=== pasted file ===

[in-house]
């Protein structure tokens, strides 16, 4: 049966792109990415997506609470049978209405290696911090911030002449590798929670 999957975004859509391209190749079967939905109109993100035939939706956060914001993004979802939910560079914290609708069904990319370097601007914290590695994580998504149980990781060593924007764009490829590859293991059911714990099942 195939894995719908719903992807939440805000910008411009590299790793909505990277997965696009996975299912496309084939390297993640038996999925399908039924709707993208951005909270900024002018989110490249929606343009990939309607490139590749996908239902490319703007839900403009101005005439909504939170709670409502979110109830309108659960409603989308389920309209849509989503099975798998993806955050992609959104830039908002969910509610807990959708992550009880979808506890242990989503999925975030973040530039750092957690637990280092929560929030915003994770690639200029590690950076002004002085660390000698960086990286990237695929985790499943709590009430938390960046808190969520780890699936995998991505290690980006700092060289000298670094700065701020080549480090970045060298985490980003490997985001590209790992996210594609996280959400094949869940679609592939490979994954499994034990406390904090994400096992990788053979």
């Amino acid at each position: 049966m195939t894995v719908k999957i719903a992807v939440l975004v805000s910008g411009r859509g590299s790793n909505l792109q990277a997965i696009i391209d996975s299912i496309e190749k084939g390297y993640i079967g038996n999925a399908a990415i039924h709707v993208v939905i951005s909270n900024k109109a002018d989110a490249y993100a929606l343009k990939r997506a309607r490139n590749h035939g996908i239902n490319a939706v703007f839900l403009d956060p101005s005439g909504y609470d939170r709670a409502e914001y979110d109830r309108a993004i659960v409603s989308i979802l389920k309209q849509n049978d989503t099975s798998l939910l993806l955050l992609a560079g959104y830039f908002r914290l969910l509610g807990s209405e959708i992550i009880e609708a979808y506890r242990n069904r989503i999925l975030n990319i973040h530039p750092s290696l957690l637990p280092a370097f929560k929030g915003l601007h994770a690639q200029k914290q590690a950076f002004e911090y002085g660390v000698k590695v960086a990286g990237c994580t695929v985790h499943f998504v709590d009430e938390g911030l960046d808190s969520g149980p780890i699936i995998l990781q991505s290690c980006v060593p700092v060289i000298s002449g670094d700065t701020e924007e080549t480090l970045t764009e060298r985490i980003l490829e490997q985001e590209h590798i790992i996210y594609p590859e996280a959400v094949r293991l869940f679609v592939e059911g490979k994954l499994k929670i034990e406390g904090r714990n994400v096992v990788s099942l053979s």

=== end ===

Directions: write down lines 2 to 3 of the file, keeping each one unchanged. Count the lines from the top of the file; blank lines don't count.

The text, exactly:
């Protein structure tokens, strides 16, 4: 049966792109990415997506609470049978209405290696911090911030002449590798929670 999957975004859509391209190749079967939905109109993100035939939706956060914001993004979802939910560079914290609708069904990319370097601007914290590695994580998504149980990781060593924007764009490829590859293991059911714990099942 195939894995719908719903992807939440805000910008411009590299790793909505990277997965696009996975299912496309084939390297993640038996999925399908039924709707993208951005909270900024002018989110490249929606343009990939309607490139590749996908239902490319703007839900403009101005005439909504939170709670409502979110109830309108659960409603989308389920309209849509989503099975798998993806955050992609959104830039908002969910509610807990959708992550009880979808506890242990989503999925975030973040530039750092957690637990280092929560929030915003994770690639200029590690950076002004002085660390000698960086990286990237695929985790499943709590009430938390960046808190969520780890699936995998991505290690980006700092060289000298670094700065701020080549480090970045060298985490980003490997985001590209790992996210594609996280959400094949869940679609592939490979994954499994034990406390904090994400096992990788053979």
């Amino acid at each position: 049966m195939t894995v719908k999957i719903a992807v939440l975004v805000s910008g411009r859509g590299s790793n909505l792109q990277a997965i696009i391209d996975s299912i496309e190749k084939g390297y993640i079967g038996n999925a399908a990415i039924h709707v993208v939905i951005s909270n900024k109109a002018d989110a490249y993100a929606l343009k990939r997506a309607r490139n590749h035939g996908i239902n490319a939706v703007f839900l403009d956060p101005s005439g909504y609470d939170r709670a409502e914001y979110d109830r309108a993004i659960v409603s989308i979802l389920k309209q849509n049978d989503t099975s798998l939910l993806l955050l992609a560079g959104y830039f908002r914290l969910l509610g807990s209405e959708i992550i009880e609708a979808y506890r242990n069904r989503i999925l975030n990319i973040h530039p750092s290696l957690l637990p280092a370097f929560k929030g915003l601007h994770a690639q200029k914290q590690a950076f002004e911090y002085g660390v000698k590695v960086a990286g990237c994580t695929v985790h499943f998504v709590d009430e938390g911030l960046d808190s969520g149980p780890i699936i995998l990781q991505s290690c980006v060593p700092v060289i000298s002449g670094d700065t701020e924007e080549t480090l970045t764009e060298r985490i980003l490829e490997q985001e590209h590798i790992i996210y594609p590859e996280a959400v094949r293991l869940f679609v592939e059911g490979k994954l499994k929670i034990e406390g904090r714990n994400v096992v990788s099942l053979s």